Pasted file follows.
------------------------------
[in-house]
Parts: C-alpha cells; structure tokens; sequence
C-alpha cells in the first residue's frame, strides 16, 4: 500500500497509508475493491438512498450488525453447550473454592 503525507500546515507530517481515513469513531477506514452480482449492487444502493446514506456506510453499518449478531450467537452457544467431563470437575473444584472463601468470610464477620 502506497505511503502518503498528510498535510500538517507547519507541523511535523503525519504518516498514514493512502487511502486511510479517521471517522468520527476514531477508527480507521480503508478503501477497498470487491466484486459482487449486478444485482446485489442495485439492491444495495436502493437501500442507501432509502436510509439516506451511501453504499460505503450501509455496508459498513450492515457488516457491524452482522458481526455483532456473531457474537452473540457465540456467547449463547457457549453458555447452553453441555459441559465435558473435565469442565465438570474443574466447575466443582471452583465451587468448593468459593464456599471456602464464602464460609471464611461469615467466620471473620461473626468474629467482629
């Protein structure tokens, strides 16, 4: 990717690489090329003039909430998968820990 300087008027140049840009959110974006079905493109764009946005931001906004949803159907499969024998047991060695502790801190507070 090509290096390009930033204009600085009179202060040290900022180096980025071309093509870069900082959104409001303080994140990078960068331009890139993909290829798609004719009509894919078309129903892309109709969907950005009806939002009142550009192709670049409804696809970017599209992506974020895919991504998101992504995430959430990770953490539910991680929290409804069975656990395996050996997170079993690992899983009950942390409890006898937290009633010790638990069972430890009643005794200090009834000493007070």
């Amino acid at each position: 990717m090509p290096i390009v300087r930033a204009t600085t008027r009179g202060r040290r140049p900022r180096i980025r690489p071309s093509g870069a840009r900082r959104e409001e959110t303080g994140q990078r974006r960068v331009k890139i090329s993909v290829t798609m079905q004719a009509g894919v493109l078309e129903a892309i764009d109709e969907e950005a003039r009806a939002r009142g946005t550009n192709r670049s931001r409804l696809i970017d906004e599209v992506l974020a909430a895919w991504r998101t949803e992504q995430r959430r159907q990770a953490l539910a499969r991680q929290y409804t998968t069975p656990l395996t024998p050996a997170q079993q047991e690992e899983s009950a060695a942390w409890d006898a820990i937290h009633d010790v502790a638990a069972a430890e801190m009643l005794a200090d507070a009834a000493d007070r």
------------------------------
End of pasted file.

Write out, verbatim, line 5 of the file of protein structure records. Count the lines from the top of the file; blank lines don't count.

């Amino acid at each position: 990717m090509p290096i390009v300087r930033a204009t600085t008027r009179g202060r040290r140049p900022r180096i980025r690489p071309s093509g870069a840009r900082r959104e409001e959110t303080g994140q990078r974006r960068v331009k890139i090329s993909v290829t798609m079905q004719a009509g894919v493109l078309e129903a892309i764009d109709e969907e950005a003039r009806a939002r009142g946005t550009n192709r670049s931001r409804l696809i970017d906004e599209v992506l974020a909430a895919w991504r998101t949803e992504q995430r959430r159907q990770a953490l539910a499969r991680q929290y409804t998968t069975p656990l395996t024998p050996a997170q079993q047991e690992e899983s009950a060695a942390w409890d006898a820990i937290h009633d010790v502790a638990a069972a430890e801190m009643l005794a200090d507070a009834a000493d007070r």